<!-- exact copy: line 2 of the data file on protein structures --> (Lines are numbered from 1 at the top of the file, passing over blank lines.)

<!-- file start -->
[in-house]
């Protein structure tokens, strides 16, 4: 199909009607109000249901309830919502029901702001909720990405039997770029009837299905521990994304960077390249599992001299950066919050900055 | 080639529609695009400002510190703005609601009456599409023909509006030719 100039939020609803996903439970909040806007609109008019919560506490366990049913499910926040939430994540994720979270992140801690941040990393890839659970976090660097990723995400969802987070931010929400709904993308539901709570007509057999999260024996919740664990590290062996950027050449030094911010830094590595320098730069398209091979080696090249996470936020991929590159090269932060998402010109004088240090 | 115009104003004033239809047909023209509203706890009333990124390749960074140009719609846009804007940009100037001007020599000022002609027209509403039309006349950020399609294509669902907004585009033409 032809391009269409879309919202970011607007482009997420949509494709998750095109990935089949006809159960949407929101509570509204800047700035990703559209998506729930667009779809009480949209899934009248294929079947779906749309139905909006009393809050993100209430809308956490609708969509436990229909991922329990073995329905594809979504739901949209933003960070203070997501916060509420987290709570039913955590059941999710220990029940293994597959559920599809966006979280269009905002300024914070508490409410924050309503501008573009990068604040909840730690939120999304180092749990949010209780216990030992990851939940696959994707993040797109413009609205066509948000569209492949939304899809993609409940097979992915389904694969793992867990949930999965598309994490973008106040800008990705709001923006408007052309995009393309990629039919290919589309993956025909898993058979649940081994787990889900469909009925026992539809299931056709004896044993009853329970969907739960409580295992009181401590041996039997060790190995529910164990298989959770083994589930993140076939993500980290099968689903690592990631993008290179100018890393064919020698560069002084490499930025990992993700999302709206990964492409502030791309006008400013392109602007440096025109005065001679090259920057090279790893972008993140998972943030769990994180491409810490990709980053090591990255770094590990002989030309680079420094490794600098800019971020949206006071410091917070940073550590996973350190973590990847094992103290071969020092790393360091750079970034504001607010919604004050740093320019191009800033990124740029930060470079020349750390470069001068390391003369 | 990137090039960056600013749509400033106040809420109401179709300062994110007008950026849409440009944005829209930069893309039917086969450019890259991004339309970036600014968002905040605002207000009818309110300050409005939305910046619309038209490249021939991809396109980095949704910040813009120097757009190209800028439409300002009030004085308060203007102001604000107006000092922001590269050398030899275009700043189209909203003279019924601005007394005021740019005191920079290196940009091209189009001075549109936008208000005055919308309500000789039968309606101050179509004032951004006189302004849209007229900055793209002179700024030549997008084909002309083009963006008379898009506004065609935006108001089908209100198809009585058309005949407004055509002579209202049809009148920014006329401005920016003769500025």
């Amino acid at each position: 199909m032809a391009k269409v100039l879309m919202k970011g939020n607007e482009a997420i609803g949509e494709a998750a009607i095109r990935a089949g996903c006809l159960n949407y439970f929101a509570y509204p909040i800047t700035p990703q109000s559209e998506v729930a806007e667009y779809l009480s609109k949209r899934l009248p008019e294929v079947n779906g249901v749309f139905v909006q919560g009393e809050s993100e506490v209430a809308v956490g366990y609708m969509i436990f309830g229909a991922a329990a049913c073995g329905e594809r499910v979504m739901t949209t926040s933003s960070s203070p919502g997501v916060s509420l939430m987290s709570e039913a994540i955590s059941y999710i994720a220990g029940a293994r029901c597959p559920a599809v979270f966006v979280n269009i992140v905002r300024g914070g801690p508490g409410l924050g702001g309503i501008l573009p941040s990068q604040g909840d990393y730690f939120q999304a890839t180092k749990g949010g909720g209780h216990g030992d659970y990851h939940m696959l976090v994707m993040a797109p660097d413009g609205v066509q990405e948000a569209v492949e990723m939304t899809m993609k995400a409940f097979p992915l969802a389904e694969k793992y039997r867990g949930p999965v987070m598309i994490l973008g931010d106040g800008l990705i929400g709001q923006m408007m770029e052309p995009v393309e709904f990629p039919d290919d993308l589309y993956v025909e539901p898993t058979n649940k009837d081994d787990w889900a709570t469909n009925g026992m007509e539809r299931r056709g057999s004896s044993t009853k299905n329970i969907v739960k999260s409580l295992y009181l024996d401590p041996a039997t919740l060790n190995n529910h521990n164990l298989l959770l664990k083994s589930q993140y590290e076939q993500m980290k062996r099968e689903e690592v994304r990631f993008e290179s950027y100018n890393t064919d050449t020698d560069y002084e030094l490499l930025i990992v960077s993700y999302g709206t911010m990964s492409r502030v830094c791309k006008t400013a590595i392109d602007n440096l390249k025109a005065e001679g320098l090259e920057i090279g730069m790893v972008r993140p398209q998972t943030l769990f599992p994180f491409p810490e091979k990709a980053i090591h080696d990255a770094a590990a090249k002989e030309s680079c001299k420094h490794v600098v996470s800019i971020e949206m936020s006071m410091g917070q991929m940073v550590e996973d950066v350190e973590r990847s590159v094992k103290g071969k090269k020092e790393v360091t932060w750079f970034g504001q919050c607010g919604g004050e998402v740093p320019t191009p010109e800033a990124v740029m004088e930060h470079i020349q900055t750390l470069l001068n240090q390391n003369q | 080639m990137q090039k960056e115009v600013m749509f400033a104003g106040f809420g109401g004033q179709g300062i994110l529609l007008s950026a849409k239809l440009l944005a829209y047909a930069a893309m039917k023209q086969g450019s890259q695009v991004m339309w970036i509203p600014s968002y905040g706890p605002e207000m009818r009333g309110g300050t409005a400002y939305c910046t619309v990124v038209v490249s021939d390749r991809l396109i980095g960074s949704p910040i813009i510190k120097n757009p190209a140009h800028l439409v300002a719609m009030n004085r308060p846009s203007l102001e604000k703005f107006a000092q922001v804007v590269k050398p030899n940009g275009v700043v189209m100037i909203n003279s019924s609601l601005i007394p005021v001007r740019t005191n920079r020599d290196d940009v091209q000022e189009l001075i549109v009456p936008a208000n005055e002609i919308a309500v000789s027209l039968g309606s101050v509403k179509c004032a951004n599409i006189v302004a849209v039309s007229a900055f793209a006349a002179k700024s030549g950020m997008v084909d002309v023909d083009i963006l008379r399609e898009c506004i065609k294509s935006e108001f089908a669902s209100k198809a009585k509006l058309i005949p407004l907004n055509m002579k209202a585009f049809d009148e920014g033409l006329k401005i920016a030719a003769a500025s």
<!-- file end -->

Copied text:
């Protein structure tokens, strides 16, 4: 199909009607109000249901309830919502029901702001909720990405039997770029009837299905521990994304960077390249599992001299950066919050900055 | 080639529609695009400002510190703005609601009456599409023909509006030719 100039939020609803996903439970909040806007609109008019919560506490366990049913499910926040939430994540994720979270992140801690941040990393890839659970976090660097990723995400969802987070931010929400709904993308539901709570007509057999999260024996919740664990590290062996950027050449030094911010830094590595320098730069398209091979080696090249996470936020991929590159090269932060998402010109004088240090 | 115009104003004033239809047909023209509203706890009333990124390749960074140009719609846009804007940009100037001007020599000022002609027209509403039309006349950020399609294509669902907004585009033409 032809391009269409879309919202970011607007482009997420949509494709998750095109990935089949006809159960949407929101509570509204800047700035990703559209998506729930667009779809009480949209899934009248294929079947779906749309139905909006009393809050993100209430809308956490609708969509436990229909991922329990073995329905594809979504739901949209933003960070203070997501916060509420987290709570039913955590059941999710220990029940293994597959559920599809966006979280269009905002300024914070508490409410924050309503501008573009990068604040909840730690939120999304180092749990949010209780216990030992990851939940696959994707993040797109413009609205066509948000569209492949939304899809993609409940097979992915389904694969793992867990949930999965598309994490973008106040800008990705709001923006408007052309995009393309990629039919290919589309993956025909898993058979649940081994787990889900469909009925026992539809299931056709004896044993009853329970969907739960409580295992009181401590041996039997060790190995529910164990298989959770083994589930993140076939993500980290099968689903690592990631993008290179100018890393064919020698560069002084490499930025990992993700999302709206990964492409502030791309006008400013392109602007440096025109005065001679090259920057090279790893972008993140998972943030769990994180491409810490990709980053090591990255770094590990002989030309680079420094490794600098800019971020949206006071410091917070940073550590996973350190973590990847094992103290071969020092790393360091750079970034504001607010919604004050740093320019191009800033990124740029930060470079020349750390470069001068390391003369 | 990137090039960056600013749509400033106040809420109401179709300062994110007008950026849409440009944005829209930069893309039917086969450019890259991004339309970036600014968002905040605002207000009818309110300050409005939305910046619309038209490249021939991809396109980095949704910040813009120097757009190209800028439409300002009030004085308060203007102001604000107006000092922001590269050398030899275009700043189209909203003279019924601005007394005021740019005191920079290196940009091209189009001075549109936008208000005055919308309500000789039968309606101050179509004032951004006189302004849209007229900055793209002179700024030549997008084909002309083009963006008379898009506004065609935006108001089908209100198809009585058309005949407004055509002579209202049809009148920014006329401005920016003769500025």